We all really like Hugh Fearnley Whittingstall. He is the friendly chap on the telly who tells us about how things really are cooked, how they taste wonderful and who fills us with dreams of moving to a riverside cottage somewhere in the countryside. Hugh might appear to be as threatening as a warm comfy woolly pullover but is in reality a fearless and tireless food campaigner who has enlightened us to the dangers of overfishing the oceans for just a few select types of fish such as cod, plaice and haddock and offers us a more sustainable food future. So here at UKVending we are totally behind his latest campaign that has snowballed in recent days – even being discussed at the highest levels of Parliament. Sadly the Government seems less interested in pursuing a credible line than Hugh Fearnley Whittingstall does over the use of ‘non disposable – disposable coffee and tea cups’.
The one use cup used by most of the leading High Street Coffee houses is what has got the TV chef’s blood boiling. 2.5 billion plastic and specially coated cups are simply thrown away each year in the United Kingdom and only one percent of that number are recycled. The rest are usually simply put into landfill or expensively go up in smoke. Following Hugh Fearnley Whittingstall’s intervention on the subject the media has sprung into action with major newspaper articles highlighting the issue of how some leading high street chains have the recyclable logo on the cups, when this is only partial true. The special lining on the inside of the cups to make the paper one’s waterproof is hard and expensive to recycle – resulting in the cups being thrown into tips instead as it is not economic to process them. As Hugh says, “The truth is they are barely recyclable at all. They cannot be recycled through any of the normal public waste collection services, who are consistently diverting them to be incinerated or sent to landfill.”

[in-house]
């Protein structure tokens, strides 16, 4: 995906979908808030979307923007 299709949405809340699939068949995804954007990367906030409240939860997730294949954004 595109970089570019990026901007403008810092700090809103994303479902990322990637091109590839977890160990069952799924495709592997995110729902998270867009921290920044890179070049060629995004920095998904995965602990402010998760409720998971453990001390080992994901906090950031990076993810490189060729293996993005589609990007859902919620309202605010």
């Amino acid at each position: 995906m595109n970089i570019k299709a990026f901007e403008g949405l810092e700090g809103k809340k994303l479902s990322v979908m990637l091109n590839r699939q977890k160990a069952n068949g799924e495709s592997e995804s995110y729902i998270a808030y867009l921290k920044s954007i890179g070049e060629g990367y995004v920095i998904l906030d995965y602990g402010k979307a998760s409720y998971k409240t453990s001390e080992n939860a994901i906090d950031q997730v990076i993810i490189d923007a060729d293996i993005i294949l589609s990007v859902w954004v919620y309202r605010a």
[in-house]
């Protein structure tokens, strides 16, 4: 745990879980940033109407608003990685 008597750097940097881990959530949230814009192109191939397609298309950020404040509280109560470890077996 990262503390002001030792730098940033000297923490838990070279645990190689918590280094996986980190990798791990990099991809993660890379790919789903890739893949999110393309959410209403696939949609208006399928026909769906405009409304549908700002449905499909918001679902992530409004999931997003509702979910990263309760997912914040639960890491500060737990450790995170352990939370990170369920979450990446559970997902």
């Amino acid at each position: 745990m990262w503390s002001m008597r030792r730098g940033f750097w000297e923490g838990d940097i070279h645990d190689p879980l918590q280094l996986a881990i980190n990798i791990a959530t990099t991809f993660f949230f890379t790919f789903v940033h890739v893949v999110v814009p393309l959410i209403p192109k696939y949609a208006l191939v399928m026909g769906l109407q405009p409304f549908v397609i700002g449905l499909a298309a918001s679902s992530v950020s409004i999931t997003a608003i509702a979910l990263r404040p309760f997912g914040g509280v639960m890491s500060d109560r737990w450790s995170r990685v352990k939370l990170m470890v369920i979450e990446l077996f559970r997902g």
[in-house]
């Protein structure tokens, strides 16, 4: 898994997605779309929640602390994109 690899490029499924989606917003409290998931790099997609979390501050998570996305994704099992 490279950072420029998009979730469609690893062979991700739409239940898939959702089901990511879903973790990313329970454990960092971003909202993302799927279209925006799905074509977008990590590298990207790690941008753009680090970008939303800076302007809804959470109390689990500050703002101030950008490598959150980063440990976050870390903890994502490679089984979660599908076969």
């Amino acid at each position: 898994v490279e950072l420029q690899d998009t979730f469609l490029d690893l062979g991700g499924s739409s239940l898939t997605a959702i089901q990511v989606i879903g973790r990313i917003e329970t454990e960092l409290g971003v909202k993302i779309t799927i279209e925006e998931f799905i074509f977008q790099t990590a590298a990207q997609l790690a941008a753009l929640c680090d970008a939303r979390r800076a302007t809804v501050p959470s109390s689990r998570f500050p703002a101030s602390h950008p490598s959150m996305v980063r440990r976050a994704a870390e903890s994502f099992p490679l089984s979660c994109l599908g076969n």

So what exactly is your average ‘paper’ cup actually made of? 90 percent of them are, as you might expect, made of paper or cardboard, another one percent contains fragments of clay and minerals to make them sturdier, whilst the remaining nine percent is the problem. That last nine percent is a polythene lining on the inside of the cup.
There are solutions, here at UKVending we promote the use Keep Cups, which as the name implies are cups you keep and are reusable and crucially when it does come to dispose of them, they are 100 percent recyclable. There are other options too; a British inventor by the name of Martin Myserscough has developed an alternative coffee cup which he has given the rather snazzy name of Frugalpac. The Frugalpac is about to start production in the Republic of Ireland and uses recycled food grade card and then adds a plastic liner which is stuck inside. The difference being that the liner can be removed by the normal waste reprocessing plants all over the world. Myserscough believes his new approach would save around 25,000 tonnes of coffee cups in the United Kingdom going to the tip or up in smoke every year.
So let’s state for the record that at UKVending we actively support green issues as a member of the Rainforest Alliance and are committed to recycling everything that can be recycled in an environmentally conscious way. All our cups used in our vending machines are processed to eliminate as far as possible any chemicals and components that are harmful to the environment. At UKVending we fully support Hugh Fearnley Whittingstall’s campaign to reduce the amount of wasted cups and to increase the number that are recycled.